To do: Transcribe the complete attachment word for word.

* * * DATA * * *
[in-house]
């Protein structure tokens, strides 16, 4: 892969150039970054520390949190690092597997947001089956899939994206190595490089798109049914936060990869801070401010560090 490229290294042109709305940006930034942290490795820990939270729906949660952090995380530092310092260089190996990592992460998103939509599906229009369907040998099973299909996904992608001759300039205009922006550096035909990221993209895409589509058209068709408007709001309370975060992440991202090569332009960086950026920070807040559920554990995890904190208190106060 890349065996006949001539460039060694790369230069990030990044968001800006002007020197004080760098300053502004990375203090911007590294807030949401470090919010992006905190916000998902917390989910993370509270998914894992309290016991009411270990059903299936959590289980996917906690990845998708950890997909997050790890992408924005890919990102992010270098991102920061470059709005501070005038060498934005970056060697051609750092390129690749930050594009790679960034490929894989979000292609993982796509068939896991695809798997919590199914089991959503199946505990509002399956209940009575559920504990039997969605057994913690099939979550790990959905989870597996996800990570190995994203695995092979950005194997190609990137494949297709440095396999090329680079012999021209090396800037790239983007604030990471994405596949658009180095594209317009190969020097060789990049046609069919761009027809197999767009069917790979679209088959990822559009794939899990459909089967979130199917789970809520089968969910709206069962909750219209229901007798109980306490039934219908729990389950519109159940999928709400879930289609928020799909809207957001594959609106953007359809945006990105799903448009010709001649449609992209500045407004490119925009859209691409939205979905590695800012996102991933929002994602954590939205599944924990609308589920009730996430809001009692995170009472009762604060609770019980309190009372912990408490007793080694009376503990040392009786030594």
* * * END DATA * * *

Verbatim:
[in-house]
């Protein structure tokens, strides 16, 4: 892969150039970054520390949190690092597997947001089956899939994206190595490089798109049914936060990869801070401010560090 490229290294042109709305940006930034942290490795820990939270729906949660952090995380530092310092260089190996990592992460998103939509599906229009369907040998099973299909996904992608001759300039205009922006550096035909990221993209895409589509058209068709408007709001309370975060992440991202090569332009960086950026920070807040559920554990995890904190208190106060 890349065996006949001539460039060694790369230069990030990044968001800006002007020197004080760098300053502004990375203090911007590294807030949401470090919010992006905190916000998902917390989910993370509270998914894992309290016991009411270990059903299936959590289980996917906690990845998708950890997909997050790890992408924005890919990102992010270098991102920061470059709005501070005038060498934005970056060697051609750092390129690749930050594009790679960034490929894989979000292609993982796509068939896991695809798997919590199914089991959503199946505990509002399956209940009575559920504990039997969605057994913690099939979550790990959905989870597996996800990570190995994203695995092979950005194997190609990137494949297709440095396999090329680079012999021209090396800037790239983007604030990471994405596949658009180095594209317009190969020097060789990049046609069919761009027809197999767009069917790979679209088959990822559009794939899990459909089967979130199917789970809520089968969910709206069962909750219209229901007798109980306490039934219908729990389950519109159940999928709400879930289609928020799909809207957001594959609106953007359809945006990105799903448009010709001649449609992209500045407004490119925009859209691409939205979905590695800012996102991933929002994602954590939205599944924990609308589920009730996430809001009692995170009472009762604060609770019980309190009372912990408490007793080694009376503990040392009786030594």